In the latter part of the nineteenth century, many of the Kui have become Buddhists as a result of influence from the Central Thai and Khmer. Buddhism teaches that right thinking, ritual sacrifices, and self-denial will enable their souls to reach nirvana (a state of eternal bliss) after death. The Kui try to earn merits by supporting the construction of new Buddhist temples, giving food to Buddhist monks, and studying in a Buddhist monastery. Many Kui communities now have temples in their villages.

What Are Their Needs?
Of the more than 200,000 Kui in Thailand, less than 2% of them know Jesus as their Savior. Although the New Testament is already available in the Kuy language, most of the Kui are illiterate.

Prayer Points

  • Ask the Lord to call people who are willing to go to Thailand and share Christ with the Kui.
  • Pray that God will grant wisdom and favor to the missions agencies that are currently working among the Kui.
  • Ask the Lord to begin revealing Himself to these precious people through dreams and visions.
  • Pray that God will encourage and protect the Kui who have accepted Jesus.
  • Ask God to use these new converts to reach out and share the love of Christ with their own people.
  • Take authority over the spiritual principalities and powers that are keeping the Kui bound.
  • Ask God to call forth prayer teams who will begin breaking up the soil through worship and intercession.
  • Pray that strong local churches will be planted among the Kui by the year 2000.

See also the following Group:
The Kui of Laos

Latest estimates from the World Evangelization Research Center.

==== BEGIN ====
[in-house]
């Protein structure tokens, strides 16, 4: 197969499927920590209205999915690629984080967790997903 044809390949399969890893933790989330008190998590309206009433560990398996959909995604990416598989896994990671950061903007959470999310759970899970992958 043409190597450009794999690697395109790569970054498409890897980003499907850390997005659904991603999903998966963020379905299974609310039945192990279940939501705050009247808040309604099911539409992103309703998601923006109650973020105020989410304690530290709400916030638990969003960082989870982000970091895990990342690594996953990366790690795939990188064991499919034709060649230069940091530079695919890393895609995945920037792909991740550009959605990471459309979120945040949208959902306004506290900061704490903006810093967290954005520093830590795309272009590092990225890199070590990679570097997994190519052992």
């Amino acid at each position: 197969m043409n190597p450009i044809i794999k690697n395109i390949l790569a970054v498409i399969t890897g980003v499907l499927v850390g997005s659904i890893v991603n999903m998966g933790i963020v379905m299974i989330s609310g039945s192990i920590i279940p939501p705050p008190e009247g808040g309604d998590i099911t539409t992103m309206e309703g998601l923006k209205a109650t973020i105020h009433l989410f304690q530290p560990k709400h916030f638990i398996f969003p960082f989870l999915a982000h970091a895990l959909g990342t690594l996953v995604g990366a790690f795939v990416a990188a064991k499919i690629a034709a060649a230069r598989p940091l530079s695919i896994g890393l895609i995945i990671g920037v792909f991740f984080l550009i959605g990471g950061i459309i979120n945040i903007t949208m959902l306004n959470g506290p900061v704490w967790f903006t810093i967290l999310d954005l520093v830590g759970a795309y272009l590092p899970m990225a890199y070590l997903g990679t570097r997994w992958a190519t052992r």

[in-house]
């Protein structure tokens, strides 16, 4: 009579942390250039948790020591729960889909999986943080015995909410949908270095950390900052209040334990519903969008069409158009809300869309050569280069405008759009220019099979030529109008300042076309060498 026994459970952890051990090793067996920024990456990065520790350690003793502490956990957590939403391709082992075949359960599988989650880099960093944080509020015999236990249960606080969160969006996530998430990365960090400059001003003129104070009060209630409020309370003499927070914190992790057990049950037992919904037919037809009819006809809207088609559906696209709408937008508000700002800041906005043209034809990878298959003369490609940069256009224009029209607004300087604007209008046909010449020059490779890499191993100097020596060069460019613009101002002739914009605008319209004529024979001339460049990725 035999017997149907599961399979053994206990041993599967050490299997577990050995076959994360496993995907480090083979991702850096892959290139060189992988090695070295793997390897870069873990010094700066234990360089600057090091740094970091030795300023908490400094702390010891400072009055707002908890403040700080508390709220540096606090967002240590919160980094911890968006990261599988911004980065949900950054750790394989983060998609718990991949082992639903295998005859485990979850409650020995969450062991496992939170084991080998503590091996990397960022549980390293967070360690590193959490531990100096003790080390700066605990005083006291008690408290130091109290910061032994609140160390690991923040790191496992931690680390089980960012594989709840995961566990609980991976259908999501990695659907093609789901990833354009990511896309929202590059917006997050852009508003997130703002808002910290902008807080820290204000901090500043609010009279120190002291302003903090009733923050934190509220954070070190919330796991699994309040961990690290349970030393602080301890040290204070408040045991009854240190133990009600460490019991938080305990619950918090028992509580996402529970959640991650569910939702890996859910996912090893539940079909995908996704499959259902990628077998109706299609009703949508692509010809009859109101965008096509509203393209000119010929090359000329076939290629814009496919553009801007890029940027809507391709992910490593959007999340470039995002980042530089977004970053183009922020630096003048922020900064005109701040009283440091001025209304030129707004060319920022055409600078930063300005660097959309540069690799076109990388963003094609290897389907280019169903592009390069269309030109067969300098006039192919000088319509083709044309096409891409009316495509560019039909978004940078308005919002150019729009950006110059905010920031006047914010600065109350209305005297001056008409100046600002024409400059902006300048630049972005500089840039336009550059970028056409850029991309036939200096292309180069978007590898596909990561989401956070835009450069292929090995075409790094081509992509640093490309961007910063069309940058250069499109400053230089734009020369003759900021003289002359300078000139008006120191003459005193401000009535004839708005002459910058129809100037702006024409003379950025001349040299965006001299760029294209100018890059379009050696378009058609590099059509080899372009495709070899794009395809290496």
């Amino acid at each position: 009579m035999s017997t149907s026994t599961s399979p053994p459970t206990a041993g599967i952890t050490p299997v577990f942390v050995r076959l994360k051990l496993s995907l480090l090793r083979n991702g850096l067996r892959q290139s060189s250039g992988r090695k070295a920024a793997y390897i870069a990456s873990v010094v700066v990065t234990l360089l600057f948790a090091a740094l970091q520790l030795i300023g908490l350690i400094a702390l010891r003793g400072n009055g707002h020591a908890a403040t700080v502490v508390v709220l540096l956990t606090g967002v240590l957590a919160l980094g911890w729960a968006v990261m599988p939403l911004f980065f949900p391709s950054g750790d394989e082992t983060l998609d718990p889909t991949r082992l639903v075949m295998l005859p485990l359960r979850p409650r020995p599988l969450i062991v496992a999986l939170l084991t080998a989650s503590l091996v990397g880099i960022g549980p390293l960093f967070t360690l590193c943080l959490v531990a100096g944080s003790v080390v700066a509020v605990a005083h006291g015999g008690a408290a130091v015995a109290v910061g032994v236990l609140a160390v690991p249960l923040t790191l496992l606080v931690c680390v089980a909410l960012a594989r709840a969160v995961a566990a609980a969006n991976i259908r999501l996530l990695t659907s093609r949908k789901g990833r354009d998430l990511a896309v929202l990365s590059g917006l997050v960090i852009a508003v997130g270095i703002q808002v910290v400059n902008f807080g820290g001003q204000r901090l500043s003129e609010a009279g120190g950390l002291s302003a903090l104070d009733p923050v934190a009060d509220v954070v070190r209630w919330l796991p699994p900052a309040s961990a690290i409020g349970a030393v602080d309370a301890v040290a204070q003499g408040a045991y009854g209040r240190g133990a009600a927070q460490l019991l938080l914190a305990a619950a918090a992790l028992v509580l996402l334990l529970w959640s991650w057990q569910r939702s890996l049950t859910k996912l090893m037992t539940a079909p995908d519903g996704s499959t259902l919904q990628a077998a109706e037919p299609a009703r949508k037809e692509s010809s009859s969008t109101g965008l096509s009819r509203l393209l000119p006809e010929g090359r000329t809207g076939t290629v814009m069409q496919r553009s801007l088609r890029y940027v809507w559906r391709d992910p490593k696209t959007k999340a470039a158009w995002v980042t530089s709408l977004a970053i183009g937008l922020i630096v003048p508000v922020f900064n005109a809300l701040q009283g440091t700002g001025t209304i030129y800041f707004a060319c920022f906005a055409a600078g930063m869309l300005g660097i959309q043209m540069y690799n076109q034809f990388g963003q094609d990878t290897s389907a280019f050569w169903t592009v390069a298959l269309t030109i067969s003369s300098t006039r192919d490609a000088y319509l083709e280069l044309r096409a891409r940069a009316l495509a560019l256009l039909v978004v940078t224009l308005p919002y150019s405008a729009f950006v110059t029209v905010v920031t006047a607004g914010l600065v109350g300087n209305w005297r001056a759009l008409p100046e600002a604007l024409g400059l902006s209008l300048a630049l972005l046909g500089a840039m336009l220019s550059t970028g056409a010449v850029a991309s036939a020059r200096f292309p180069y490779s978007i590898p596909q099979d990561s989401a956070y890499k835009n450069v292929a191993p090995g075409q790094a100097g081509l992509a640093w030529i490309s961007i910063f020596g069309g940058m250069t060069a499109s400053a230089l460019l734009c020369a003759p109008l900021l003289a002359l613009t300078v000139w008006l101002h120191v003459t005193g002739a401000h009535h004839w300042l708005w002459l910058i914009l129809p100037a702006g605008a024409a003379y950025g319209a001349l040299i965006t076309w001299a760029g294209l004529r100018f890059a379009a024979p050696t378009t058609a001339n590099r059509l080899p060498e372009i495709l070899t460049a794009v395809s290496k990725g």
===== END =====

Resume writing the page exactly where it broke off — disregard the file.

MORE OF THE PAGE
• People name: Kui
  • Country: Thailand
  • Their language: Kuy (Suai)
  • Population: (1990) 196,800
    (1995) 208,200
    (2000) 219,200
  • Largest religion: Ethnic religionist 78%
    Buddhist 20.6%
  • Christians: 1.3%
  • Church members: 2,894
  • Scriptures in their own language: New Testament
  • Jesus Film in their own language: None
  • Christian broadcasts in their own language: None
  • Mission agencies working among this people: 5
  • Persons who have heard the Gospel: 65,300 (32%) Those evangelized by local Christians: 15,400 (8%)
    Those evangelized from the outside: 49,900 (24%)
  • Persons who have never heard the Gospel: 142,900 (68%)
  • Country: Thailand
  • Population: (1990) 55,582,700
    (1995) 48,790,700
    (2000) 61,909,300
  • Major peoples in size order: Central Tai 34.6%
    Northeastern Tai 26.4%
    Northern Tai 10.5%
    Han Chinese 8.2%
    Southern Tai 7.8%
  • Major religions: Buddhist 91.6%
    Muslim 4%
    Chinese folk religionist 1.4%
  • Number of denominations: 40

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Bethany World Prayer Center